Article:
More than three-quarters of the physicians indicated that Medicare reimbursements are inequitable, a finding that was constant across physician specialties, practice settings, and practice ownership. This observation is consistent with previously published findings that physicians believe that timeliness and adequacy of reimbursements is better under private insurers than it is under Medicare.24 They also echo the call for changes in Medicare's rate-setting policies.8,25,26 The Centers for Medicare and Medicaid Services establishes payment rates for physician services using a resource-based relative value scale but also receives advice on setting reimbursement rates from the Specialty Society Relative Value Scale Update Committee (RUC), which is composed of representatives of medical specialties. The RUC has drawn criticism for overestimating the relative resource needs of physicians in specific specialties and for specific procedures.26,27 Physician dissatisfaction with Medicare reimbursements24 and concerns about equity of reimbursements suggest that the role of the RUC in advising Medicare should be carefully evaluated. The Obama administration and health policy experts have called for the creation of an independent Medicare advisory committee.28 However, only 1 Congressional health care reform proposal included an independent Medicare commission.29 Without an independent arbiter, physicians and physician groups are likely to continue having complaints about the equitability of reimbursements under Medicare.
There was little unity regarding support for physician payment reform proposals. Half of the physicians supported financial incentives to improve quality. Support for incentives was more common and more consistent across all specialties compared with shifting and bundling payments. Actual experience with financial incentives to improve quality could have directly informed physicians' generally more positive views of these types of reimbursement mechanisms. For example, higher approval of incentives may reflect the fact that incentives are already widely applied in outpatient care, such as in managed care organizations or in the Medicare Physician Quality Reporting Initiative.30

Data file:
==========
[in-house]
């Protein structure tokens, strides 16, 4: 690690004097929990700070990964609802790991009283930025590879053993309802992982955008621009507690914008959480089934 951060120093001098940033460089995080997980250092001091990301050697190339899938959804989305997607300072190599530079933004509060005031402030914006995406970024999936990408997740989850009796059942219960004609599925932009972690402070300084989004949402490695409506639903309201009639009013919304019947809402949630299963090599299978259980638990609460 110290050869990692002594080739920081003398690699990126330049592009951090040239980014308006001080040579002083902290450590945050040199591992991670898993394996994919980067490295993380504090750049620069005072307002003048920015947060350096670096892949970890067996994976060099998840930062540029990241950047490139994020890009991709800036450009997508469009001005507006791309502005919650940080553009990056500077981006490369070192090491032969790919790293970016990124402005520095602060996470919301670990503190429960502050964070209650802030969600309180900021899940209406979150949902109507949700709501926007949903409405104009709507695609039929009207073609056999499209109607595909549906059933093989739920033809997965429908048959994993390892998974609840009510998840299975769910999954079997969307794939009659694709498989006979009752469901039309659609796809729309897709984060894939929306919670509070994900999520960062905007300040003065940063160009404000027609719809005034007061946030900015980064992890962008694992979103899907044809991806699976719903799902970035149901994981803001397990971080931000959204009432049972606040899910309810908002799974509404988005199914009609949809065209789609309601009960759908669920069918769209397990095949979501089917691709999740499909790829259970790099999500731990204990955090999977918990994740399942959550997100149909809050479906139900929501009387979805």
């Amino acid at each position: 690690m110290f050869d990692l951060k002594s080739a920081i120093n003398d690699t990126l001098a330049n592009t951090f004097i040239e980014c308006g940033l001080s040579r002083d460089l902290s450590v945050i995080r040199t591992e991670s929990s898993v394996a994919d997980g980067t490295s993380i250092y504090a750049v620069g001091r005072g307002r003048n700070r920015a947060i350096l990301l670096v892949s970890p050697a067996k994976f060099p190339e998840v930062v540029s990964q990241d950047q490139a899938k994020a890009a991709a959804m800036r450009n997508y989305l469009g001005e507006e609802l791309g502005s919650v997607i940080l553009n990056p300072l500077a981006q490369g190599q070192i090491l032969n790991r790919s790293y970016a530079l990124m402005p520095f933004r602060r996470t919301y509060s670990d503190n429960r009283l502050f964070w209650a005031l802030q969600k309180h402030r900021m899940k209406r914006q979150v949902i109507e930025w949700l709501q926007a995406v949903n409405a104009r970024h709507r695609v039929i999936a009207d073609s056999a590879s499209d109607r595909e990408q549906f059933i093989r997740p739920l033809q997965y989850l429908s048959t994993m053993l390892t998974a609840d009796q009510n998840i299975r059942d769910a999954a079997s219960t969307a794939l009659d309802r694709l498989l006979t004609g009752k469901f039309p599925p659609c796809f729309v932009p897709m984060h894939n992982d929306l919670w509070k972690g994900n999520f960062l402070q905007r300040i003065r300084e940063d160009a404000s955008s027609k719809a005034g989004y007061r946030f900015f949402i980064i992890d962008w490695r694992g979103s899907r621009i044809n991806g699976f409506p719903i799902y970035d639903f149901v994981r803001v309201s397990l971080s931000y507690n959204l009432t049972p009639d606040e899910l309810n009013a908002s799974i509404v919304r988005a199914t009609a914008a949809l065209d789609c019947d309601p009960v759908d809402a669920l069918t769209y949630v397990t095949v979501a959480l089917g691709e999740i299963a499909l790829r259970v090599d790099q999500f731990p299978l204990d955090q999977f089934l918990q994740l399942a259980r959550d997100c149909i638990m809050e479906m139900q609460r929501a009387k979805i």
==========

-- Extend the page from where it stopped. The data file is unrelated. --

There was even less consensus among physicians regarding shifting some portion of payments from procedures to management and counseling. As expected, those who conduct procedures were against it, and those who do more management and counseling were for it. Nevertheless, some surgeons (17%) and physicians in other procedurally oriented specialties (27%) supported shifting payments toward evaluation and management services, indicating that underpayment of management and counseling even in procedurally oriented specialties is a concern for many physicians.
Most physicians from all specialties were opposed to bundled payments (69%). Surgeons, who may have the most experience with bundling,31 expressed the lowest levels of support for this strategy. With bundling, physicians and health care systems are at greater financial risk, and uncertainty remains about who would have responsibility for controlling costs and how savings generated through greater efficiency in health care provision and better health outcomes would be divided among entities sharing in the care of a patient.31,32 Because bundled payments are likely to be implemented in one form or another,1,2 this mechanism ought to be carefully explained to physicians to promote broad acceptance and smooth implementation. Research that further characterizes physicians' experience with and concerns about bundling could provide guidance toward these ends. Of note, physicians in the West South Central census division of the United States were less likely to support incentives or bundled payments. Additional research might help determine which factors contribute to this regional variation in views on payment reform.